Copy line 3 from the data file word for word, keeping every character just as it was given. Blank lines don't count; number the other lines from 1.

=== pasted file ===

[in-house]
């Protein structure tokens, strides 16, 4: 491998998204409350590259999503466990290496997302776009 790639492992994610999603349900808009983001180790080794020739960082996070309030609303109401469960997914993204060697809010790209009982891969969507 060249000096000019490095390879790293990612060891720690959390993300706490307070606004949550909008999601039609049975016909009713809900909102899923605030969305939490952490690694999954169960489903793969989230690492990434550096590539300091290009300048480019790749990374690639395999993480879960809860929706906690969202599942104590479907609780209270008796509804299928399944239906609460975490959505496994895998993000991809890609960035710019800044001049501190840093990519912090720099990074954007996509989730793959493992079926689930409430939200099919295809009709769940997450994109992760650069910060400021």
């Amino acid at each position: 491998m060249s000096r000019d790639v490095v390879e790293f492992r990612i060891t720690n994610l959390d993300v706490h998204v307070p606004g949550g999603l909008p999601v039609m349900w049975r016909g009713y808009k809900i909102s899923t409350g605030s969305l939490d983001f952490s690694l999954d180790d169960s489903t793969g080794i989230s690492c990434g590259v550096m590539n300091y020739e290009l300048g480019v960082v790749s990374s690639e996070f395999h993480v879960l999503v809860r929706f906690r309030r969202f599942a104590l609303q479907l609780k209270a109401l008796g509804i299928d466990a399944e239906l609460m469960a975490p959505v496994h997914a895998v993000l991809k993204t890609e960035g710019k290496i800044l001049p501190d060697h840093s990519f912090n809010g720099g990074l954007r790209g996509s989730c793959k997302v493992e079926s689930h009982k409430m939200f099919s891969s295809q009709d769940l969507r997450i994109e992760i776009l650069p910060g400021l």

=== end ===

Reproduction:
């Amino acid at each position: 491998m060249s000096r000019d790639v490095v390879e790293f492992r990612i060891t720690n994610l959390d993300v706490h998204v307070p606004g949550g999603l909008p999601v039609m349900w049975r016909g009713y808009k809900i909102s899923t409350g605030s969305l939490d983001f952490s690694l999954d180790d169960s489903t793969g080794i989230s690492c990434g590259v550096m590539n300091y020739e290009l300048g480019v960082v790749s990374s690639e996070f395999h993480v879960l999503v809860r929706f906690r309030r969202f599942a104590l609303q479907l609780k209270a109401l008796g509804i299928d466990a399944e239906l609460m469960a975490p959505v496994h997914a895998v993000l991809k993204t890609e960035g710019k290496i800044l001049p501190d060697h840093s990519f912090n809010g720099g990074l954007r790209g996509s989730c793959k997302v493992e079926s689930h009982k409430m939200f099919s891969s295809q009709d769940l969507r997450i994109e992760i776009l650069p910060g400021l």